What's the fuss about Espresso?

If you were to meet coffee enthusiasts (such as ourselves) one of their favourite topics of discussion would be Espressos. 

Espresso is the process of brewing by which the classic, dark-roasted cup of black coffee, is made. And it is possibly one of the most difficult and potentially the most expensive way to make coffee. The word ‘Espresso’ derives from the Italian verb meaning “to put under pressure,” which is exactly how the coffee is made. Piping hot water and steam are forced through very finely ground coffee to produce a unique style of coffee with bite and great persistence on the plate. Not only is it the rich, sweet flavour that makes an espresso a wonderful drink - when it is good, it has an indescribable tang, a quality that satisfies the drinker. 

Authentic espresso accounts for only 10% of Italian coffee, even though it is, literally, the basis for the other 90%, which is cappuccino - espresso with a milky frothy top.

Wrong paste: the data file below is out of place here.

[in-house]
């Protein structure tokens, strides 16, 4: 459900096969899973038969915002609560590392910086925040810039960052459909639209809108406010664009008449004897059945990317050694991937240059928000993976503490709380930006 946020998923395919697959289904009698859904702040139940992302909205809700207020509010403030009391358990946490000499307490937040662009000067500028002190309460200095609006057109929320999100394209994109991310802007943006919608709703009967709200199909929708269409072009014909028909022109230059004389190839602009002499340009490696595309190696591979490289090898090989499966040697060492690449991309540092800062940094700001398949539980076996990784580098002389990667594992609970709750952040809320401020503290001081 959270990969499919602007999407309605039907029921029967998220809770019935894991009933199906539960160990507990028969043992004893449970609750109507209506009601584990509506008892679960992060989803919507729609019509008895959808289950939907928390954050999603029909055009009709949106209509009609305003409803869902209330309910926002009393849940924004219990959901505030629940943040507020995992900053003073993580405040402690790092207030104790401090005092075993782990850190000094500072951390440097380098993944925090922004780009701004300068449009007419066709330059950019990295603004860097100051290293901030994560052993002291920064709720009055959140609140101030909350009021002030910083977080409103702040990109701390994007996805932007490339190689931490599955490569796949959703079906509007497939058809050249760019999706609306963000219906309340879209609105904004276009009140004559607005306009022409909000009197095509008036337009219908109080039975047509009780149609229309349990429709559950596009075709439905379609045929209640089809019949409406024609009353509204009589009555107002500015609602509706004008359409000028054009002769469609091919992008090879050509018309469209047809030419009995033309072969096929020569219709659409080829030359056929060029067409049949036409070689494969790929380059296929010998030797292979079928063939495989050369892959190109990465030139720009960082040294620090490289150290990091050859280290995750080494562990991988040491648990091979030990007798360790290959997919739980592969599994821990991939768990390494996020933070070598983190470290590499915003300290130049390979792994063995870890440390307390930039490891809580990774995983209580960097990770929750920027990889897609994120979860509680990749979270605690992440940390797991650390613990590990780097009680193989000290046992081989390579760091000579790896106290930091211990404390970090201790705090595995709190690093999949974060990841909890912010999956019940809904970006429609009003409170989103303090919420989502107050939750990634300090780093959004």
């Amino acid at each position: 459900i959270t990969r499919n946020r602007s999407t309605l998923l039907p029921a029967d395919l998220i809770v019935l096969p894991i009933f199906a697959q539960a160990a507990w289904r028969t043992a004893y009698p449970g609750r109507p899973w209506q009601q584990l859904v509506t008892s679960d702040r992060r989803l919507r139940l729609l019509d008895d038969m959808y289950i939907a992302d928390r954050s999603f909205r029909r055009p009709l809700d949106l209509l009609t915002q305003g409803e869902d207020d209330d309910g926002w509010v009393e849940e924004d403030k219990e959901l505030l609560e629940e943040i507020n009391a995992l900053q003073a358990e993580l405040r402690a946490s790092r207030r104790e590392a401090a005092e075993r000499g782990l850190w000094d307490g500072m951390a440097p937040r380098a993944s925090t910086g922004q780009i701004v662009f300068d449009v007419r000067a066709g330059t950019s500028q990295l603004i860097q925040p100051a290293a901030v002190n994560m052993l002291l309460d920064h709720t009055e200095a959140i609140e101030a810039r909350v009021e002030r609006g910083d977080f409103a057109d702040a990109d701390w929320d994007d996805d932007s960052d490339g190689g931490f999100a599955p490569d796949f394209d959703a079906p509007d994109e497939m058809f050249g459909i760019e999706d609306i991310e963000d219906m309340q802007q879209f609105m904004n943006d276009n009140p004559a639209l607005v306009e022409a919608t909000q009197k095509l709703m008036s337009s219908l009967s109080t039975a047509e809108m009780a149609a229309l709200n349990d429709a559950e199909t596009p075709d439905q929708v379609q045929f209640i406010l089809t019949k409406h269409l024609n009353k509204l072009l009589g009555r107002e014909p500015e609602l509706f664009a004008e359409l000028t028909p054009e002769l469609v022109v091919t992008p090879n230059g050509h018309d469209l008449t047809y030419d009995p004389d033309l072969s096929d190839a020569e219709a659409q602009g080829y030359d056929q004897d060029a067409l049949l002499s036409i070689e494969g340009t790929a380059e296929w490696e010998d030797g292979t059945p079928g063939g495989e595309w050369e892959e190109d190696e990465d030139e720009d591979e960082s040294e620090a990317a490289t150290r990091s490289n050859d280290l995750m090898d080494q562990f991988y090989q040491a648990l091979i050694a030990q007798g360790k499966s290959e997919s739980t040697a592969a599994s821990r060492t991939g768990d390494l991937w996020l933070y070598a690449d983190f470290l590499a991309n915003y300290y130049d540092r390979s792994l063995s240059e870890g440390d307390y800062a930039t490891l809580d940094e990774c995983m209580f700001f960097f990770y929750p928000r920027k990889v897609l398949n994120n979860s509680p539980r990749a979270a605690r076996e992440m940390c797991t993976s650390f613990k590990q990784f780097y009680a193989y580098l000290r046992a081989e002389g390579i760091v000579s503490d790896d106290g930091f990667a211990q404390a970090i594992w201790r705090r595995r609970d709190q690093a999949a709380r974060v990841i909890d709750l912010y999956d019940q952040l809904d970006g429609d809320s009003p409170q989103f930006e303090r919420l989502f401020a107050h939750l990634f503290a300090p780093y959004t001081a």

There are two main types of espresso machines available: piston - operated machines and electric machines. 

    Piston-operated machines contain a spring-loaded mechanism that forces the water through the coffee. These piston-handles machines look wonderful, and in the hands of a skilled barista (a person who serves in a coffee bar), they produce excellent coffee. These machines are not ideal for operators whom lack enough experience, however, more and more people are turning to the fully automated machines that simply require the user to flip a switch and wait until the cup is one-third or three-quarters full before switching it off. Nowadays the only skill seems to lie in getting the milk for cappuccino to froth, which would take a lot of time and practice. The electric espresso machine is easier to operate and far more practical. 

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